By the end of Season Two, NBC's Parks and Recreation, the ugly cousin of the network's monster hit The Office, was heading toward uncertainty. Despite a cast led by Saturday Night Live alum Amy Poehler and some promising talent in Chris Pratt and Nick Offerman, the show just wasn't performing well. Thankfully, the crew's salvation came in the form of a pregnancy.
Showrunner Michael Schur spoke to Rolling Stone ahead of the seventh and final season's premiere about what a long road it's been for the now beloved series. Poehler was pregnant toward the end of the second season, forcing NBC executives to make a decision — renew the show early so they could film a few episodes ahead of the pregnancy or scrap the whole thing. They opted for the former, and the show hit its stride.
The writers took chances on developing storylines, and the crew's goal was to "accelerate everything."
"We wrote as aggressively as we could — that meant we were intentionally writing ourselves into corners, but if it's a good staff you'll figure out ways to keep going and keep the world alive," Schur said.
The world of Pawnee, with all it's overweight, ridiculous citizens, survived, and it has earned a proper send-off.
The double-header premiere starts on the other side of a time jump from Season Six. Leslie Knope (Poehler) is now running a branch of the National Parks Service in the year 2017 and her crew of misfit, yet lovable, co-workers aren't too far away.
The Newport Group is looking to sell "some dumb old trees for a buttload of money," which prompts Leslie to try and secure the area for a national park. We then find out that Ron Swanson (Offerman), with the help of Internet startup Gryzzl, is already staking claim in the land for a college campus that the alpha male's new, privately owned building company will construct. Leslie pitted against Ron ... finally.
All Leslie has to do is convince the greedy Newport Group that it's better to take no money than taking $90 million. If there's anyone up for that task, it's Knope. She's even supremely confident, citing her previous experience of turning a pit into a park — where it all started.
April Ludgate (Aubrey Plaza) works with Leslie while Andy Dwyer (Pratt) has his own TV show based on his Johnny Karate alias. The couple gets freaked out when they realize that they're rapidly becoming boring. "Being a responsible adult sucks butts," April says. It looks like the former intern won't end the season at her new Parks job as she grapples with her dissatisfaction.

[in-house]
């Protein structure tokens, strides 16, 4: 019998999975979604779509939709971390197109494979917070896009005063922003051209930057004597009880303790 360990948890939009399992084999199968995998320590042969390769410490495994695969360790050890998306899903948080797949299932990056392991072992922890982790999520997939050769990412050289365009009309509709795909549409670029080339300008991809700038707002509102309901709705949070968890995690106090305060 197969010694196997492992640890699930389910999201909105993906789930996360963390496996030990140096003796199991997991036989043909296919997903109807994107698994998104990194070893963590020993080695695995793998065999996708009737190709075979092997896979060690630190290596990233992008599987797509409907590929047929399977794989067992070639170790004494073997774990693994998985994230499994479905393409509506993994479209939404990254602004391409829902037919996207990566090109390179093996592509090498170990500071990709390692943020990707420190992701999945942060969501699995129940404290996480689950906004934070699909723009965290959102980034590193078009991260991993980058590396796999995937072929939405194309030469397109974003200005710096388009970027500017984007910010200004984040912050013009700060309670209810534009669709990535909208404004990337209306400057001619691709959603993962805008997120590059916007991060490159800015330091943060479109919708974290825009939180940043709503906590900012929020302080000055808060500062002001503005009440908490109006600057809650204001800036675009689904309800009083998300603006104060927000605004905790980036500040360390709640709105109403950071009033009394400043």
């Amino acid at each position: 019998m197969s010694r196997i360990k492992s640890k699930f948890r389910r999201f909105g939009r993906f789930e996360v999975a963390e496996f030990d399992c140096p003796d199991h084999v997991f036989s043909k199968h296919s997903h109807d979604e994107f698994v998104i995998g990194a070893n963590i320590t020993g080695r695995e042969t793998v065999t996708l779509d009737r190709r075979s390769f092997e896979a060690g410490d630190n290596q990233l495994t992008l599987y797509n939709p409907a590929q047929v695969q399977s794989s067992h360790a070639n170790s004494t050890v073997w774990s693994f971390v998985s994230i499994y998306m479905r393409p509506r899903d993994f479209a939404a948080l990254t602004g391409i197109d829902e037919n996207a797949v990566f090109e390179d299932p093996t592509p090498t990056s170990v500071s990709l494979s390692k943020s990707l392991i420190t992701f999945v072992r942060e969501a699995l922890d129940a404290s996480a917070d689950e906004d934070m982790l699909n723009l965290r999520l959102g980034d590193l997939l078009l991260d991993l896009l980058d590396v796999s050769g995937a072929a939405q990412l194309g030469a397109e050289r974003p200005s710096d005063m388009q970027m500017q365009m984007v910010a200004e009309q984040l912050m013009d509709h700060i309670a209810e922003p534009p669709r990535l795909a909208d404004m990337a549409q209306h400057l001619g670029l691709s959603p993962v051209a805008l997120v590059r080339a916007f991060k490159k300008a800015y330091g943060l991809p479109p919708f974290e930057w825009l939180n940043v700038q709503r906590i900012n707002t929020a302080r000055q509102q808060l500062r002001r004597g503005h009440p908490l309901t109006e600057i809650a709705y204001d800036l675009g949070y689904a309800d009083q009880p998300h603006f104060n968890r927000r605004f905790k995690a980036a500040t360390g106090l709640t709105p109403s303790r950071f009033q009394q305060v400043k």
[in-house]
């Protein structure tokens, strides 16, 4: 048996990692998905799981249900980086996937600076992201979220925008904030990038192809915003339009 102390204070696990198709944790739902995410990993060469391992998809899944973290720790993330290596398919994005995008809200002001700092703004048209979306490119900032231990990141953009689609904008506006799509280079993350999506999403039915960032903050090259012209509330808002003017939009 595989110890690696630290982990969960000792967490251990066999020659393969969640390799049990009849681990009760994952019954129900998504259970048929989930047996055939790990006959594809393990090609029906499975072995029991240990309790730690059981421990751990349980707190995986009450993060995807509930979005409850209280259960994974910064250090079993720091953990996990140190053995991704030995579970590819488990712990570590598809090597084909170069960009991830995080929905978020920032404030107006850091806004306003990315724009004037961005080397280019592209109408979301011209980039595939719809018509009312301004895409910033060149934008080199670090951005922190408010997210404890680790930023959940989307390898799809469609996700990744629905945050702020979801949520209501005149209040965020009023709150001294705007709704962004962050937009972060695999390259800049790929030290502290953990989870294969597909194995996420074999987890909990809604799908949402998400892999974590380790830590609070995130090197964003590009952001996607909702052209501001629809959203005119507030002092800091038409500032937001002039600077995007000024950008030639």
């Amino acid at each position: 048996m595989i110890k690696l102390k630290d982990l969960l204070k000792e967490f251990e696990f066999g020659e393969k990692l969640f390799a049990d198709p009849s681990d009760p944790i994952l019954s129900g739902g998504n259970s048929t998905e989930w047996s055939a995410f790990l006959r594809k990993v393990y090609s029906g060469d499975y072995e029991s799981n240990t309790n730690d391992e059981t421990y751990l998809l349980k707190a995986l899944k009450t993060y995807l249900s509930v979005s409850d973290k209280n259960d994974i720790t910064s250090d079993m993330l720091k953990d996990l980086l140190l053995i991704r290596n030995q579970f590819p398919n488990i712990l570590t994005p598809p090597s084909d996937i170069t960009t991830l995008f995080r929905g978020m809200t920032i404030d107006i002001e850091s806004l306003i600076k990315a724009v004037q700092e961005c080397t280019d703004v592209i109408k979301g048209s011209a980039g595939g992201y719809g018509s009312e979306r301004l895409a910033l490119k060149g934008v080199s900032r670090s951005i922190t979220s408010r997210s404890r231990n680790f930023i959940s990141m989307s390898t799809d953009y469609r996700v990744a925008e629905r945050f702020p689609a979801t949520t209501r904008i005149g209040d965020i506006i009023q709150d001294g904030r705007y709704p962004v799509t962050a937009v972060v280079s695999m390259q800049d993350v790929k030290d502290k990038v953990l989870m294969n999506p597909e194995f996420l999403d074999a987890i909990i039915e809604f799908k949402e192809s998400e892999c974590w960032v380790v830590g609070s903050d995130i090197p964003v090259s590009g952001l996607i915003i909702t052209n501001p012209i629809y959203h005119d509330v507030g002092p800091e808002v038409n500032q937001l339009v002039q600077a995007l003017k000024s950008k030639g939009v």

Tom Haverford (Aziz Ansari) is going strong with Tom's Bistro and a few other restaurants. He's reached that small-time mogul status, finally catching up to his over-the-top swagger.
Ben Wyatt (Adam Scott) is now the father of three and continues to work for Pawnee. He's in charge of planning the Pawnee Bicentennial, which he hopes doesn't end up like his failed Ice Town experiment. We, on the other hand, hope it does.
Donna Meagle (Retta) is getting married and Jerry/Gary/Larry Gergich (Jim O'Heir) is now Terry. As always, they play bit parts in the storyline, and they execute it well.
Leslie, Andy, April and Terry vs. Donna, Tom and Ron. Act II.
Thankfully, Jeremy Jamm (Jon Glaser) is back and he's doing his best Swanson to keep Tammy 2 (Megan Mullally) happy. It's okay, Jamm's just a placeholder — Tammy's always after Ron.
Leslie and Ron temporarily end their battle to help poor Jamm fight off Tammy, which surprisingly works, but we haven't seen the last of that crazy librarian. (Leslie's Tammy impression is flawless).
All-in-all, these are still the characters we love, just older and trying to navigate life in their own ways.
Tom is still self-involved, stealing Ben's spotlight at a special gala, but he's alone and looking for love. Ron still loves to eat, hates the government and loathes his ex-wife. Ben's a mumbling, lovable fool. Andy is the eternal friend while April is still struggling with maintaining her individuality.
And Leslie, as always, is inspiring as she tries to complete a new mission. The gang's still together, despite different career paths, and that's a comforting starting point for the farewell. Yes, they're in the future, but Parks will always be rooted firmly in its hilarious, underdog past.
"And there's a couple of interesting form-breaking episodes," Schur added in the RS interview. "I haven't even begun editing the finale yet, but I believe and hope that the finale is one of the best episodes that we've ever done."